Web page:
Gold Bullion
Gold bars Reuters

If gold dips below $1,200 per ounce for a “sustained” period, serious production cutbacks are likely, World Gold Council representatives warned Monday.

The average industry cost of production is $1,200 per ounce, according to the council, which cited recent Thomson Reuters data. About 30 percent of the gold mining industry becomes unprofitable if prices fall below that threshold, the council estimates.

Massive capital writedowns from 2013, from the world’s largest gold miner Barrick Gold Corp. (TSE:ABX) among others, could also “impair future production for some miners,” said the council’s 2014 outlook.

The council declined to specify exactly how long prices could stay below $1,200 per ounce before significant production cutbacks appeared. But more modest production from gold miners amid heavy expenses is not a new trend, noted council managing director William Rhind.

“This is already happening. This is not something that we’re anticipating,” he told reporters in New York on Monday. “The mining industry, as of last year, is already selling assets and writing down capital.”

The council’s remarks add to existing research highlighting $1,200 per ounce as a key price threshold. Barclays PLC (LON:BARC) said earlier that gold at that price could prompt miners to hedge on gold, locking in current prices to safeguard against future declines.

Mining capital and operating budgets soared in the past decade as gold prices sailed to a peak of $1,920 per ounce in September 2011. Since then, prices have fallen and shareholders have pushed for widely welcomed cost-cutting.

Declining scrap or recycled gold supply, which fell to a five-year low in 2013, exacerbates a tight supply picture, said council investment research director Juan Carlos Artigas. Still, there’s an underlying market surplus of the metal, according to Thomson Reuters’ GFMS. That contrasts with sustained deficits for other precious metals like platinum and palladium.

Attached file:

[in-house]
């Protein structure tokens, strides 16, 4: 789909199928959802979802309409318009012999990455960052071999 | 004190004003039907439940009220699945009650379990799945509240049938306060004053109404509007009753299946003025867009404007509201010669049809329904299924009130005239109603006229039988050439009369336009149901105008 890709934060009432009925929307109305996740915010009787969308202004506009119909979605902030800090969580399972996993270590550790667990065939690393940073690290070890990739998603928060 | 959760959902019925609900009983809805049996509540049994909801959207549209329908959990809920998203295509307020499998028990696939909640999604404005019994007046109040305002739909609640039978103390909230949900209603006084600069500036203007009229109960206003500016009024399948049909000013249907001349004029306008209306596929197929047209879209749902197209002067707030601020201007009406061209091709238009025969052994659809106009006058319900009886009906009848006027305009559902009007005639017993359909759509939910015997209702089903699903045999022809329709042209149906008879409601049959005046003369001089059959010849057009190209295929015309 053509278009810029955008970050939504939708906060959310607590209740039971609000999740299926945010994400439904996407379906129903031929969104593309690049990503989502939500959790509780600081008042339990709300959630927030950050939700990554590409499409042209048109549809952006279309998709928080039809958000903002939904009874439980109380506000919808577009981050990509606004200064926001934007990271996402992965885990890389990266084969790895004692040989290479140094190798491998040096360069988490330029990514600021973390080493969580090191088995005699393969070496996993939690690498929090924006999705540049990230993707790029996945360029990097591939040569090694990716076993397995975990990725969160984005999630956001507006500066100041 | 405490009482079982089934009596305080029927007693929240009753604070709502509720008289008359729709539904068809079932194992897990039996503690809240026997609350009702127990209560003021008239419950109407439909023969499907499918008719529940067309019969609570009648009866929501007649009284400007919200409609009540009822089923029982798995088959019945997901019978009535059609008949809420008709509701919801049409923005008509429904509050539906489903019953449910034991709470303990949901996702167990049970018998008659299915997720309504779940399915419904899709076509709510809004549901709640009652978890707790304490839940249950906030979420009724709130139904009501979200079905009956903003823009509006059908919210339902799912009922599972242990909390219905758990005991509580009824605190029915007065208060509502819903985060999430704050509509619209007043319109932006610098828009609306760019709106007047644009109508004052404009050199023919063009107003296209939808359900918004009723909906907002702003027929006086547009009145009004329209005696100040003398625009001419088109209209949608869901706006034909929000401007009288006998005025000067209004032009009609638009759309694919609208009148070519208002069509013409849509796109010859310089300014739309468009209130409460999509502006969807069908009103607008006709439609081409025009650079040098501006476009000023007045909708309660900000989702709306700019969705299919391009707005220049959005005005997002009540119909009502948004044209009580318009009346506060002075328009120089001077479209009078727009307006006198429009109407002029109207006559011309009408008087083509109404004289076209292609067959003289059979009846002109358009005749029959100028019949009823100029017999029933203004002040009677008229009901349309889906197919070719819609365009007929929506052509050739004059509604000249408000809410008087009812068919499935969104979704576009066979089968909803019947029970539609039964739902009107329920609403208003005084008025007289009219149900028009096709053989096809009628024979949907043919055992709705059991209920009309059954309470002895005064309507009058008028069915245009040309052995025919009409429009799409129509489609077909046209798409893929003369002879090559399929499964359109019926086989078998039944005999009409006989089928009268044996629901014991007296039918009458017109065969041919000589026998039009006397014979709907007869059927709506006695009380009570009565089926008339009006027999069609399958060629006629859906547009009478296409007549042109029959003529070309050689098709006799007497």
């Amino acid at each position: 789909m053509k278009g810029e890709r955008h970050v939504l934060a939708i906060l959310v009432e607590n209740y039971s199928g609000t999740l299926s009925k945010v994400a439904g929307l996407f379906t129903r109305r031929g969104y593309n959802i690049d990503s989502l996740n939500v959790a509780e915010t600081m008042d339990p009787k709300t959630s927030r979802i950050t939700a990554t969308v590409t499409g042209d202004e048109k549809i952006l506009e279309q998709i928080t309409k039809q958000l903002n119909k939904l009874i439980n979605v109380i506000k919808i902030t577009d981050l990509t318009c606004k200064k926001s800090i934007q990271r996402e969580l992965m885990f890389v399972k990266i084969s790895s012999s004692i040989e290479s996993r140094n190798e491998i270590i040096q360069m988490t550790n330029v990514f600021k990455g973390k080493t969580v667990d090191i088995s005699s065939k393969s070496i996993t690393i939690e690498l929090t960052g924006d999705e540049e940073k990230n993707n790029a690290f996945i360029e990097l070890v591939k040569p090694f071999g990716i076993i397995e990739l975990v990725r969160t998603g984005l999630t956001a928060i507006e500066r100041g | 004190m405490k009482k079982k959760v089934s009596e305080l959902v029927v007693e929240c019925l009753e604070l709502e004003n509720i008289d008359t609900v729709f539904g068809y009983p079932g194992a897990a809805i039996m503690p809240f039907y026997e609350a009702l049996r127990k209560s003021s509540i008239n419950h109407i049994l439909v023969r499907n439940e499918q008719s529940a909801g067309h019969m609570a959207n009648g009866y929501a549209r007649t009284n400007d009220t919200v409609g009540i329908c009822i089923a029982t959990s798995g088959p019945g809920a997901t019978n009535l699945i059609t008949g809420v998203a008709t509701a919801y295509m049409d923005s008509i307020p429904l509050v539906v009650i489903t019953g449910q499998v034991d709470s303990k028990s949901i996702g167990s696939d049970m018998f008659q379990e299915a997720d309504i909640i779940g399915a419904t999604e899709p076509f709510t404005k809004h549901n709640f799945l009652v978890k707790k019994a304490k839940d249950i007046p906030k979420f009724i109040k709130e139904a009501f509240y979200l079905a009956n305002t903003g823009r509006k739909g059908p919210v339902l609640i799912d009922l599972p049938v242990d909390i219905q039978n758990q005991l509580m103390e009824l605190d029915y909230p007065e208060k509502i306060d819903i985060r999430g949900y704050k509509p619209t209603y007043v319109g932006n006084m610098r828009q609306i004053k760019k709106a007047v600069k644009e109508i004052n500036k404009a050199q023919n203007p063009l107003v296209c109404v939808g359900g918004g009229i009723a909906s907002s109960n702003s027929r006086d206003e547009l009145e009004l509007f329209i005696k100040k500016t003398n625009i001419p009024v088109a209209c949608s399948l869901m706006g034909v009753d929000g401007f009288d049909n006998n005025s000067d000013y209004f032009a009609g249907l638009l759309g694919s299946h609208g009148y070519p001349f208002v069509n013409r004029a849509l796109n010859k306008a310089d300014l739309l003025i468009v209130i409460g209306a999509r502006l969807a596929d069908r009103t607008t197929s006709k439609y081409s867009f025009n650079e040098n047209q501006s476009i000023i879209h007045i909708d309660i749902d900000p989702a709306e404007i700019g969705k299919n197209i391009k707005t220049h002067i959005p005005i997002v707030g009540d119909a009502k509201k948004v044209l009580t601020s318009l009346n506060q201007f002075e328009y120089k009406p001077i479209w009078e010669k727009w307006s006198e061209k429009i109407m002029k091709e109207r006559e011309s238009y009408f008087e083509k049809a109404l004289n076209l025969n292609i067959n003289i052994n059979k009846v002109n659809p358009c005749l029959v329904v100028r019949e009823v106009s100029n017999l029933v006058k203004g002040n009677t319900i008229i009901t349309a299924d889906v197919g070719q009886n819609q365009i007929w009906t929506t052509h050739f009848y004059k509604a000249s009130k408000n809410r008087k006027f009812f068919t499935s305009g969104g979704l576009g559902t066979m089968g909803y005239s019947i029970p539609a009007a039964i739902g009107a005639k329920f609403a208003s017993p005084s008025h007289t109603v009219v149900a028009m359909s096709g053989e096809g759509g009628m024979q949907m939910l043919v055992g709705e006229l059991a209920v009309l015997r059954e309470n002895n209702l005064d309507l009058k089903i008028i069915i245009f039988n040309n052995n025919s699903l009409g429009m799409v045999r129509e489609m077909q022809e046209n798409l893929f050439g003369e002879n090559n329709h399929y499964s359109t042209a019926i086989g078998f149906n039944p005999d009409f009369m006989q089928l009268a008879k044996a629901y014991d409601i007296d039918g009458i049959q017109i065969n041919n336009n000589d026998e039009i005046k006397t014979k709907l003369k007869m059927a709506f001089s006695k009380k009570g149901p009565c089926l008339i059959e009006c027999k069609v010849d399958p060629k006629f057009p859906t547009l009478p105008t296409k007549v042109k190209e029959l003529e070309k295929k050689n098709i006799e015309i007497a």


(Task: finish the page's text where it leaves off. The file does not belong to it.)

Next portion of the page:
Miners unwound hedging activity in 2013, or “de-hedged,” to the tune of 49 metric tons, according to GFMS. Still, there has been fresh hedging activity worth 11 tons, an activity which recalls strategies not seen widely for years.

“To date, fresh hedging in this lower price environment has remained comparatively modest,” said the precious metals consultancy GFMS in a January 2014 report. Their data is considered an industry benchmark.

Others say apparent optimism among miners may not run too deep.

“We maintain the view that net activity is likely to return to hedging this year with $1200/oz remaining a sensitive price point,” wrote Barclays PLC analysts on Monday. Official data on hedging is maintained in a global hedge book.

Industry giant Barrick reports full-year earnings on Feb. 14 and is likely to post a profit of $2.5 billion, though that's significantly down from its past three years, according to analysts polled by Reuters. Newmont Mining Corp (NYSE:NEM) and AngloGold Ashanti (JSE:ANG), two other top miners, will report on Feb. 20 and Feb. 19, though both lost more than $1 billion in the nine months ended Sept. 30, 2013. Global mine production is likely to hit 2,980 tons in 2013, up 4 percent from the year before.

Gold mines can take years to come online, up 20 years after deposits are first discovered, so the industry may take a long-term view on prices. The industry is also reportedly beset by a shortage of qualified mining engineers. The World Gold Council is an industry trade lobby whose members include major gold miners.

Although bullish bets on gold have risen recently, many Wall Street analysts remain downcast on the metal’s prospects in 2014. Goldman Sachs Group Inc. (NYSE:GS) sees gold falling to $1,050 per ounce within the next 12 months.

Gold opened at $1,242 per ounce in New York on Monday.

“There’s a real cost of getting it out of the ground. And that cost has to be accounted for. That’s not to say that prices can’t fall below the marginal cost of production. … It’s just to say there’s a sensitivity there,” said Rhind on Monday. “You’ve got a significant sensitivity there to the price.”